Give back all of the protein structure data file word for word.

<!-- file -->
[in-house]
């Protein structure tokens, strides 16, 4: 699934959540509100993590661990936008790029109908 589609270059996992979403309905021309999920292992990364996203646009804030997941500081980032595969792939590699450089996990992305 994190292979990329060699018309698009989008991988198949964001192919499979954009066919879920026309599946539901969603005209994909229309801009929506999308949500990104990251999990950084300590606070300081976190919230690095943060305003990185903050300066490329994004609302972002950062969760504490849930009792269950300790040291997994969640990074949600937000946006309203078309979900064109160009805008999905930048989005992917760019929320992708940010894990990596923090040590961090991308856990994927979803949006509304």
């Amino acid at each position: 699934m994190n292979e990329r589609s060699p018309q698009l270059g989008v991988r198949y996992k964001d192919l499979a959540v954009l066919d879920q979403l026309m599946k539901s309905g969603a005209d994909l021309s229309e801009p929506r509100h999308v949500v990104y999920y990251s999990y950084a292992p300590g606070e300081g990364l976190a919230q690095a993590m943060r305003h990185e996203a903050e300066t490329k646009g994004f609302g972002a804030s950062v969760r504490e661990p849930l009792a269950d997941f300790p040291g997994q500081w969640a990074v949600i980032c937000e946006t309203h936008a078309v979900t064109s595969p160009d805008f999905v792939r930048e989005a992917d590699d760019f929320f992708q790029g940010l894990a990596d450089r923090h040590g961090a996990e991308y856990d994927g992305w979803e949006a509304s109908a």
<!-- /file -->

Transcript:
[in-house]
């Protein structure tokens, strides 16, 4: 699934959540509100993590661990936008790029109908 589609270059996992979403309905021309999920292992990364996203646009804030997941500081980032595969792939590699450089996990992305 994190292979990329060699018309698009989008991988198949964001192919499979954009066919879920026309599946539901969603005209994909229309801009929506999308949500990104990251999990950084300590606070300081976190919230690095943060305003990185903050300066490329994004609302972002950062969760504490849930009792269950300790040291997994969640990074949600937000946006309203078309979900064109160009805008999905930048989005992917760019929320992708940010894990990596923090040590961090991308856990994927979803949006509304």
């Amino acid at each position: 699934m994190n292979e990329r589609s060699p018309q698009l270059g989008v991988r198949y996992k964001d192919l499979a959540v954009l066919d879920q979403l026309m599946k539901s309905g969603a005209d994909l021309s229309e801009p929506r509100h999308v949500v990104y999920y990251s999990y950084a292992p300590g606070e300081g990364l976190a919230q690095a993590m943060r305003h990185e996203a903050e300066t490329k646009g994004f609302g972002a804030s950062v969760r504490e661990p849930l009792a269950d997941f300790p040291g997994q500081w969640a990074v949600i980032c937000e946006t309203h936008a078309v979900t064109s595969p160009d805008f999905v792939r930048e989005a992917d590699d760019f929320f992708q790029g940010l894990a990596d450089r923090h040590g961090a996990e991308y856990d994927g992305w979803e949006a509304s109908a």